MCAD Tech News 2D to 3D #12

9 Mar, 2005

Cadalyst MCAD Tech News

Cadalyst MCAD Tech News:
2D to 3D

#12      March 10, 2005


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The Pull of 3D

Griffin Labs Overcomes Communications Drawbacks by Moving to Alibre Design

A veteran user of Pro/ENGINEER and AutoCAD during his work in corporate mechanical design, Cliff Griffin went with what he knew when he left the corporate world to start his own firm 10 years ago. Griffin Laboratories was a small California-based startup specializing in the design and manufacture of medical devices for speech pathologists. Griffin needed a relatively inexpensive design tool, so he selected AutoCAD LT.

Given his past experience, 2D design with AutoCAD LT was an easy move, and for the most part, a workable design tool. One of the key products designed by Griffin Labs is an electrolarnyx — a device that allows people who've lost the ability to speak to produce understandable sounds with the aid of technology. But 2D design also has its drawbacks, and Griffin continually bumped up against them, especially when it came to supplier communications.

"The biggest problem for our suppliers with a 2D design," says Griffin, "is the time it takes to interpret the drawings. You can have a perfect 2D drawing, but some people will have no idea what it is because of the complexity and the hidden lines, or lack thereof. If your supplier doesn't know in advance exactly what something should look like, it takes quite an analytical mind to extract out of the drawing what's intended."

Making the Move to 3D
One of the ways Griffin Laboratories addressed the 2D communication problem was to bring manufacturing in-house. But he also knew that with recent advances in 3D technology, a move to 3D would speed up his design-to-manufacturing cycle — and improve communications, whether with other outside suppliers or internal members of the design team.

In Griffin's evaluation of 3D software that seemed most suited to the lab's work, two products stood out: SolidWorks and Alibre Design. Taking advantage of Alibre Design's 30-day free trial offer, Griffin himself spent a couple of hours on the included tutorials and then was able to design 10 or so parts within a half hour. He quickly saw that the software could handle all the design tasks at his company with room to spare.

Clear Benefits
Although the products designed and manufactured by Griffin Engineering are not complex assemblies, they nevertheless require efficient design, especially given that many of the parts are machined and manufactured in-house. Alibre Design's clear interface and ease of use has allowed machinists to quickly come up to speed on the product and use it to check profiles and dimensions.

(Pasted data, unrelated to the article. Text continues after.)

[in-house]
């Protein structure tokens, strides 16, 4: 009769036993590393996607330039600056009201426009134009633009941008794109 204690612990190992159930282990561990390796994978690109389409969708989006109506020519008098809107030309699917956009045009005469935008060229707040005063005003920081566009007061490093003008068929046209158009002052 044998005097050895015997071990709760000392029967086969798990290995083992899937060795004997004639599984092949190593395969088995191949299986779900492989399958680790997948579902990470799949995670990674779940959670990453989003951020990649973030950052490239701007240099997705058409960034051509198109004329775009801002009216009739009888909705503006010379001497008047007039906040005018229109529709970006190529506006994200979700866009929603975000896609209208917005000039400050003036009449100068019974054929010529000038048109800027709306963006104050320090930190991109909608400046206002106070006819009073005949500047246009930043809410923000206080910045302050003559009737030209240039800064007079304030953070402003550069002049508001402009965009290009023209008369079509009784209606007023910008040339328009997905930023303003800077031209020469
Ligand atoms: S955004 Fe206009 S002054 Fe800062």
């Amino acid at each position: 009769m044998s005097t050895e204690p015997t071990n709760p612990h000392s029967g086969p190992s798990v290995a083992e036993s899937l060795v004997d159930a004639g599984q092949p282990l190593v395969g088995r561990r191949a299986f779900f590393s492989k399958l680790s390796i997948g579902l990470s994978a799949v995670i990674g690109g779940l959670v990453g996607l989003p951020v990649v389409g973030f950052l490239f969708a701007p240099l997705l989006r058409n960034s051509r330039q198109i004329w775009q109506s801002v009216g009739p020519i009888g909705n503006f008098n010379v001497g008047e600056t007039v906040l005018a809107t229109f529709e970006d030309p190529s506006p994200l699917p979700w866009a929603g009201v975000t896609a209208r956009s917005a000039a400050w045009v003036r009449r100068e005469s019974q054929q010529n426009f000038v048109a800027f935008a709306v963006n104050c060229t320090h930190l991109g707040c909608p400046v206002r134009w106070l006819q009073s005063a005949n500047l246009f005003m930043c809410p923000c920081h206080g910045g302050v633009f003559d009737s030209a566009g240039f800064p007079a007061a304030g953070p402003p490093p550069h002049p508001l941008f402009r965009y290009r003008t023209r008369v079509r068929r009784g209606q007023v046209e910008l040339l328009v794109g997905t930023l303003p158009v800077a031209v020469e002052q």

The company also has many legacy drawings and designs from its 10 years of operations. "I was impressed at how efficiently we were able to convert our legacy drawings," says Griffin. Though some of the simple parts were recreated from scratch, Griffin was able to import more complex parts as a profile into Alibre Design. "All I needed to do after that was to dimension it," he says. "Although the conversion was time-consuming, it was worth the effort to have our designs in 3D, where we could assemble them and view them as models.

"In addition, the process of making changes was significantly improved. I no longer have to edit numerous views. Instead, I click on the dimension that needs changing, type in the new value, and I'm done."

Return on Investment
With only about seven months' experience with Alibre Design, Griffin for now equates his ROI mostly with design efficiency and communications clarity between his design team and the machine shop. Within the next several months, however, he will finish up some new product designs that will be machined in-house and his company will have a new perspective on the value of Alibre Design.

"One thing we already appreciate is the frequency of updates to the software," he says. He further notes that the updates are painless, coming automatically through the software's Web interface.

"We consider Alibre Design a good value package," he says. "It does everything we need and more."

Griffin Laboratories

ABOUT this issue
This special edition of MCAD Tech News examines the real-world experiences of manufacturing companies as they move from 2D drafting to 3D modeling. If you have suggestions about companies or issues you'd like to see covered here, please e-mail us at

Arnie Williams, former editor-in-chief of CADENCE magazine, is a freelance author specializing in the CAD industry. E-mail Arnie at

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